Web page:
“For any video project that someone might have on their desk, I would say hit stop as soon as you can on that. Don’t let that be your first thing. I love that energy and the passion to go grab and go make things, but for just a second, if you think about the audience that you’re trying to reach and video that you’re going to create is going to be so much stronger when it goes out into the world if you have a better understanding and a deeper understanding of the audience that you’re trying to reach.”

Resources:

Just Enough Research by Erika Hall

500 THz Market Research Firm

Creativity in Strategy // Account Planning Course @ UNC Chapel Hill

Misty Copeland for Under Armour – I Will What I Want

The “Yes, And…” Approach: Less Ego, More Openness, More Possibility​ ​

Credits:

Recording Engineers: Hillary Scott & Melissa Douglas

Editor: Melissa Douglas

Producer: Hillary Scott

 


TRANSCRIPT

JED: To start off, I’d love to define design thinking for our audience who may not know much about this topic. IDEO who’s this design brand that has worked on graphics and branding for a lot of different brands and companies around the world, they defined design thinking as encouraging organizations to focus on the people they’re creating for and leads to human-centered products, services, and internal processes.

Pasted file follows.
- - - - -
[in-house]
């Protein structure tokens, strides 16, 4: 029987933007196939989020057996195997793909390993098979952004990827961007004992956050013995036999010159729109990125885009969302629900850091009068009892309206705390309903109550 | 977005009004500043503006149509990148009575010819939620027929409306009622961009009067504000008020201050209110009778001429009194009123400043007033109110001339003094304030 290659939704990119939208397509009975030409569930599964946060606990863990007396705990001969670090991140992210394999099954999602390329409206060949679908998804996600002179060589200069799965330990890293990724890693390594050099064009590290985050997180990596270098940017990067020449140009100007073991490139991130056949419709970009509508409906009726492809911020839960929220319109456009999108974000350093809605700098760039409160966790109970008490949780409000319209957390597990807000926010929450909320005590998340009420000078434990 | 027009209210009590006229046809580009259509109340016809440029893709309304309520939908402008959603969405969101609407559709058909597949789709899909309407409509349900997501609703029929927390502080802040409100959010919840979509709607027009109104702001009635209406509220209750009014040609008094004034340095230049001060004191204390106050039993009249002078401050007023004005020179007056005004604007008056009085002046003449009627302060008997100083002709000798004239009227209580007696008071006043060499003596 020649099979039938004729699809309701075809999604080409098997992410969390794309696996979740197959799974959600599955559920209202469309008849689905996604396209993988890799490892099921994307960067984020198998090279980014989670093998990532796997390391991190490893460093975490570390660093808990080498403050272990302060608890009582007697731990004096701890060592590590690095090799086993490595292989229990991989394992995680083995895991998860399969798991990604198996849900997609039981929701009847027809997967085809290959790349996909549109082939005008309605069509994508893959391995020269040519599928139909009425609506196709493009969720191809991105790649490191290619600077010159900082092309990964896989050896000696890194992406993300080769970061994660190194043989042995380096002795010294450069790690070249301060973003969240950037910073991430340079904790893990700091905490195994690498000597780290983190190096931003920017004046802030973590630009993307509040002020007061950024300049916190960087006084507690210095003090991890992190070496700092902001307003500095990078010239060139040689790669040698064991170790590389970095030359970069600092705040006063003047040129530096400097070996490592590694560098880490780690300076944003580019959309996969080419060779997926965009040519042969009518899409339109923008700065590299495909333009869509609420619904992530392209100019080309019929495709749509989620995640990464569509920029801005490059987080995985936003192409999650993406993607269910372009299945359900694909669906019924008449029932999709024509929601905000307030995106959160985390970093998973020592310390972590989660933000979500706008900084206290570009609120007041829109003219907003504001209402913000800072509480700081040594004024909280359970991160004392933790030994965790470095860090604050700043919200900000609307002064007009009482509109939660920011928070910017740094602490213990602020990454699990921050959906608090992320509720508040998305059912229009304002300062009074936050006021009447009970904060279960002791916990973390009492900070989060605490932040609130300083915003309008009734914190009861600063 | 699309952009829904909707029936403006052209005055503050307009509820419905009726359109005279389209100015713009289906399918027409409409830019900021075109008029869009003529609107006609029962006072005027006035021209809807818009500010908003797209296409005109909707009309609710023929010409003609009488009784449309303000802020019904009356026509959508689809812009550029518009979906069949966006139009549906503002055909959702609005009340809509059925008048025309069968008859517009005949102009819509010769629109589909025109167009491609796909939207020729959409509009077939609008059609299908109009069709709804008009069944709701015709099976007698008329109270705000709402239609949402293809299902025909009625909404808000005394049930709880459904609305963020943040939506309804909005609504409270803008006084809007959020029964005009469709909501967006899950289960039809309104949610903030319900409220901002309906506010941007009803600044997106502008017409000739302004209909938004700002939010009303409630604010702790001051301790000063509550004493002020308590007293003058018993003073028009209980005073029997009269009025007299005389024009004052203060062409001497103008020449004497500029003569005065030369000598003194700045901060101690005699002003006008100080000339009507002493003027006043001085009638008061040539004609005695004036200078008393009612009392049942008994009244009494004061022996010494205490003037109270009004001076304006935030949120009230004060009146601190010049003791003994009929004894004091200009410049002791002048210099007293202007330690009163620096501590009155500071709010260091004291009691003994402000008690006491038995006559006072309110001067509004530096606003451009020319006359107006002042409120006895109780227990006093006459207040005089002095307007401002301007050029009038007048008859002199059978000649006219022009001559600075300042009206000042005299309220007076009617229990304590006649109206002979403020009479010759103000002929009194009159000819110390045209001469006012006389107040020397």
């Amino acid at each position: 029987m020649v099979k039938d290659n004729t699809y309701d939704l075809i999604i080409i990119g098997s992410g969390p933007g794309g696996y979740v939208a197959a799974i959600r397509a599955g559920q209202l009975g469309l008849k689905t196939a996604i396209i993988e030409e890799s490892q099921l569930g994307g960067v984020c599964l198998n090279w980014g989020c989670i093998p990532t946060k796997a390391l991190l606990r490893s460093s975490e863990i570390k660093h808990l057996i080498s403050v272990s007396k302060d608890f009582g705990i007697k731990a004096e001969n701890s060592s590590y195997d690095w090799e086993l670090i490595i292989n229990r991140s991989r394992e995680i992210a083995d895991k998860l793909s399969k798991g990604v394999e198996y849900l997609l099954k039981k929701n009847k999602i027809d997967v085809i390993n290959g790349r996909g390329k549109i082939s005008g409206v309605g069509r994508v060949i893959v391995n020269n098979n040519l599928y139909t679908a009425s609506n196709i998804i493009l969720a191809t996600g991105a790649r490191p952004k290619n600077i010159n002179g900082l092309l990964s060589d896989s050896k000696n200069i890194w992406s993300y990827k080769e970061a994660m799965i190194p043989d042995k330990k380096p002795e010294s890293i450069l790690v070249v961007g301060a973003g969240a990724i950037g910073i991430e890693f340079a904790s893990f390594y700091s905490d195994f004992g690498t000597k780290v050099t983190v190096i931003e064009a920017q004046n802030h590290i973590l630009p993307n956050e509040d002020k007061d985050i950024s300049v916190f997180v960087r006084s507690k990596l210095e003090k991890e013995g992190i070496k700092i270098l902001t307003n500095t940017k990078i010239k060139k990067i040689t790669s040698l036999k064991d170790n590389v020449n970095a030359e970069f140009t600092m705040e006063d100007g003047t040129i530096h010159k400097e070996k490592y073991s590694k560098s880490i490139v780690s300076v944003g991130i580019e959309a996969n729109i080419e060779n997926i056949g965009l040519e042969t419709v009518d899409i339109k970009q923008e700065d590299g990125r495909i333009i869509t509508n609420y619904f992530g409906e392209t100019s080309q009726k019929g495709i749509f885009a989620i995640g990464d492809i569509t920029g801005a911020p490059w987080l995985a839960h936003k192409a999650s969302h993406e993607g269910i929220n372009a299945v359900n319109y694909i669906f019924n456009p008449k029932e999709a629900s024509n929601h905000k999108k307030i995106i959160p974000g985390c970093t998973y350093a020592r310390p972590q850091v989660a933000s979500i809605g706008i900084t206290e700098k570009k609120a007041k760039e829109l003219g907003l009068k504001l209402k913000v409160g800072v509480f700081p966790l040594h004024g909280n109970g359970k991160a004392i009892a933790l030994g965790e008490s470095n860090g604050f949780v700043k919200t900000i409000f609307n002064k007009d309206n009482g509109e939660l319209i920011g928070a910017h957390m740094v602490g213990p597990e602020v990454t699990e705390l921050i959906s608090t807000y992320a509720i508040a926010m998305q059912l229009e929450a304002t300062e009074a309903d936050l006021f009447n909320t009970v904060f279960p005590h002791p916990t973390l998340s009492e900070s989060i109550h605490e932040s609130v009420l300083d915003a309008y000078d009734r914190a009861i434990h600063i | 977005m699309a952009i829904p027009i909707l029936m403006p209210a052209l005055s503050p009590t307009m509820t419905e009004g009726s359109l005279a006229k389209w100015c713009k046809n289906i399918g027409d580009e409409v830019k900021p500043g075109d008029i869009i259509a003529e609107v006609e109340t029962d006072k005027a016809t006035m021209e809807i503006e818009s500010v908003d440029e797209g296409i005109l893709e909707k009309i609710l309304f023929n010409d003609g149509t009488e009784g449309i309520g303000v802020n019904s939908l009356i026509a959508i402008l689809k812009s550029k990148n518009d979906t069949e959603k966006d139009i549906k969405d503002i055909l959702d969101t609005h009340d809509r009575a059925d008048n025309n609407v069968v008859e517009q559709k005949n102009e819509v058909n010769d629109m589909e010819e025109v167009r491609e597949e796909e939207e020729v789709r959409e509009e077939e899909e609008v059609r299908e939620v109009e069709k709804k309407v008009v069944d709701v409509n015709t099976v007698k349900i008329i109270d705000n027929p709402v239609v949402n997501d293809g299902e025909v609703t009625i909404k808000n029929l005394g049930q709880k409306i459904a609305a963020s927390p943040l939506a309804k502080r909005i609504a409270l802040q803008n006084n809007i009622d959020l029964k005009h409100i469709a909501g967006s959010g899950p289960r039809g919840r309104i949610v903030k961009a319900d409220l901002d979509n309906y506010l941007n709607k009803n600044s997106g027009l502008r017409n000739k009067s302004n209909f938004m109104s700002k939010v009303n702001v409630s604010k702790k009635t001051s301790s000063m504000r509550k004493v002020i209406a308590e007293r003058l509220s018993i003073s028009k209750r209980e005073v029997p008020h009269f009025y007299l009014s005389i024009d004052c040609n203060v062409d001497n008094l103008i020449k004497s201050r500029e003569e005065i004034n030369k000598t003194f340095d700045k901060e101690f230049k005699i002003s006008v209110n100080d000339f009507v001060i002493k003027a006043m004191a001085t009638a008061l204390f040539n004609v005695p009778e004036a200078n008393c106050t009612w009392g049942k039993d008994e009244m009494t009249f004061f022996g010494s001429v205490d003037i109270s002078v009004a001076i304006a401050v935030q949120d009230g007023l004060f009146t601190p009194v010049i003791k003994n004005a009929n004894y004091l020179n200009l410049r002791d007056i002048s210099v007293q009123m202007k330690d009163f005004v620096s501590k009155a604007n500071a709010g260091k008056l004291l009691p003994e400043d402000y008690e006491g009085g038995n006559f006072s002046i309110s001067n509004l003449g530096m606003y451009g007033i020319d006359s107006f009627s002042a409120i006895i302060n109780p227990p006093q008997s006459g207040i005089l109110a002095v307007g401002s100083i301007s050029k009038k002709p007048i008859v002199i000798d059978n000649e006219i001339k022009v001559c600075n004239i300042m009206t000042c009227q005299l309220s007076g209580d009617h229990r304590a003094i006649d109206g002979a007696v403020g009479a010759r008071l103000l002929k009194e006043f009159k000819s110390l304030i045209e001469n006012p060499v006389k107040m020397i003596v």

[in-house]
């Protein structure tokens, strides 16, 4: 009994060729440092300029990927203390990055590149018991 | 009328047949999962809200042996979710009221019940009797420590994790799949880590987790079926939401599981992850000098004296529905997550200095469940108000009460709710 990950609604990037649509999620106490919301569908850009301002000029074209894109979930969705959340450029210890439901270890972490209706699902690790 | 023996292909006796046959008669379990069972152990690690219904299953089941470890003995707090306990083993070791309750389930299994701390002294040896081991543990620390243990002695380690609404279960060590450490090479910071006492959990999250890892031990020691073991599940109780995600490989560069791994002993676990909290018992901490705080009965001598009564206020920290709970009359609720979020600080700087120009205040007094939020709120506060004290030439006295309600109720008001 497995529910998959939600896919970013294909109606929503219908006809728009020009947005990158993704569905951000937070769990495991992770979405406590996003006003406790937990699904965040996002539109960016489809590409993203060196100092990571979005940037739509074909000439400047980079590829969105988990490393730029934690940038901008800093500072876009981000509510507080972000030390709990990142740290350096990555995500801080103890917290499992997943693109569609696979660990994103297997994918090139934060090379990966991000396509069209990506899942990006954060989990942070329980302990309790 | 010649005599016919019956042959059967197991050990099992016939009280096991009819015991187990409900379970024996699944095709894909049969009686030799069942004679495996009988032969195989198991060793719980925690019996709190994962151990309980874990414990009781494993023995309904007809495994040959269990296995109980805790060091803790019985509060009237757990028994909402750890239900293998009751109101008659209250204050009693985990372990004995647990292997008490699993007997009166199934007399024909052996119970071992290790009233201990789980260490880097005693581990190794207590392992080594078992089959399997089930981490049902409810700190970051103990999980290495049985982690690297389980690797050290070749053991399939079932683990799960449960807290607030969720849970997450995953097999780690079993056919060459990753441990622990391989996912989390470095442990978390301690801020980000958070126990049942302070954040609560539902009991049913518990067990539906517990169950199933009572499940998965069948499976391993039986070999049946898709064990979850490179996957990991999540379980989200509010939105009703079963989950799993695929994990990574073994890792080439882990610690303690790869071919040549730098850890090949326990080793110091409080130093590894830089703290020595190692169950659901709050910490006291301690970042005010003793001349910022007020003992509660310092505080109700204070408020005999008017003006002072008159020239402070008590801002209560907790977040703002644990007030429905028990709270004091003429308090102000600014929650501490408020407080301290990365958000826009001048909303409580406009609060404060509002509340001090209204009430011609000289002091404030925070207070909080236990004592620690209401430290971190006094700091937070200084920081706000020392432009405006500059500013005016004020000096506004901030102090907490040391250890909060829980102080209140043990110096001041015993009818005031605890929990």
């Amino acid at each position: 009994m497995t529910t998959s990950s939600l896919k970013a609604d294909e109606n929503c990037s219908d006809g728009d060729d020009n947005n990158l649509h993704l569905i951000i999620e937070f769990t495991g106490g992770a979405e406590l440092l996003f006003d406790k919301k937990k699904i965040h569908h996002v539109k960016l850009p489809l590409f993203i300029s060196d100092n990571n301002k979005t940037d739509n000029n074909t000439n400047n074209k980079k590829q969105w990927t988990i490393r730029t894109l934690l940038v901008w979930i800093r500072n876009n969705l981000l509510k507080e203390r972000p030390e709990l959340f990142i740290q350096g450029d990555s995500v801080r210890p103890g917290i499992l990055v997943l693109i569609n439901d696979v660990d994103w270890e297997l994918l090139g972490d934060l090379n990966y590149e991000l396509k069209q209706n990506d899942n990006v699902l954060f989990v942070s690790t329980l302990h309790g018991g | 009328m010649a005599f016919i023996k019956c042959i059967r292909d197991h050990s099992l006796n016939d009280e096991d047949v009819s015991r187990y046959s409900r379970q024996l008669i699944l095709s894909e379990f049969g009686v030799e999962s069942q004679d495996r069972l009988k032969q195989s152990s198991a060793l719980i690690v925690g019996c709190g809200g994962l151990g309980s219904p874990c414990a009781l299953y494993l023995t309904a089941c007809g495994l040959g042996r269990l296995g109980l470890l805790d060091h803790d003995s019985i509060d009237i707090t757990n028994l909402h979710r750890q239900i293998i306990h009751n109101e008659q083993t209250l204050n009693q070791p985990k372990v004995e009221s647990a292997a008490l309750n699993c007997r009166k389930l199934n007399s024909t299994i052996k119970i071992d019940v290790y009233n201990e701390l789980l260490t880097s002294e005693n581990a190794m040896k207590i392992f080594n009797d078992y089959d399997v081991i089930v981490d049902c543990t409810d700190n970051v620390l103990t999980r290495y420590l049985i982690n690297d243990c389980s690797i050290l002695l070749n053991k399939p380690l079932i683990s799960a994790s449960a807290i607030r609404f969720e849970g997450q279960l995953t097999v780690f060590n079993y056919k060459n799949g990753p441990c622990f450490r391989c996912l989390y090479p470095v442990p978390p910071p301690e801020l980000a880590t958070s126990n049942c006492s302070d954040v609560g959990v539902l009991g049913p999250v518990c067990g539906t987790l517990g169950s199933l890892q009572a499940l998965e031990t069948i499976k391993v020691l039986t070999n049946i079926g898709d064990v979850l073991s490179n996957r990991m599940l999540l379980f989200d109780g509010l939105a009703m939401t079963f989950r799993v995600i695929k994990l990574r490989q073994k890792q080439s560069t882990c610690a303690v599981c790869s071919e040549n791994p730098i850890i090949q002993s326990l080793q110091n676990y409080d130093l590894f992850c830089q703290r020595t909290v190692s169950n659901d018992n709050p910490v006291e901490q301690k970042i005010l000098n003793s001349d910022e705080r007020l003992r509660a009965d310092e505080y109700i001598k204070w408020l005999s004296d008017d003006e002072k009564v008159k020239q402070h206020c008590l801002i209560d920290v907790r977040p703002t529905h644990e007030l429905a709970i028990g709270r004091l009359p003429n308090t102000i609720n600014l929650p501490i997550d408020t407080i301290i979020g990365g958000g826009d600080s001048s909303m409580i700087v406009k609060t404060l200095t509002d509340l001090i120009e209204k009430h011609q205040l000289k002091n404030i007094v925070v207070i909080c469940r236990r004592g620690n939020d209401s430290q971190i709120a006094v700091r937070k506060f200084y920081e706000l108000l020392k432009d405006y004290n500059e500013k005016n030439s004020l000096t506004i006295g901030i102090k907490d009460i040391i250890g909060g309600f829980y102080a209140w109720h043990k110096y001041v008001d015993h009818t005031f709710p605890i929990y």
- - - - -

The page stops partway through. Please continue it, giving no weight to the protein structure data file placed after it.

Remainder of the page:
Another way to think about design thinking is creative strategies designers use during the process of designing. We at Myriad think that this human element is a central component in the design of buildings, branding assets, and mobile application interfaces. There’s one piece that’s been left out and video is that art form that we think is very integral in the design thinking discussion. Welcome, Josh. It’s great to have you here.

JOSH: Thank you for having me.

JED: Yeah, and so we’re talking a lot about design thinking and you are a market researcher? Is that how you describe yourself?

JOSH: Yes. Yeah, that’s how I describe myself. I have founded, about a year and a half ago, my own market research company, 500THz, and that stands for the frequency of orange colored light, for those who might be a little bit put off by that.

JED: Why did you choose orange? Why orange?

JOSH: Orange is the color of change. The reason why anyone would do market research is to change something about what they’re doing; whether that’s a product, or a message, or anything like that. Then, light is all about opportunity. Those two things come together with the name of my company. On the side, I also teach this topic at UNC Chapel Hill to the undergrads and grads and so that keeps me fresh and helps me understand really what’s going on. When people get out into the world, what are their experiences in the working world with research and strategy and what those things look like.

JED: How did you get into market research? What is a little bit more of your background?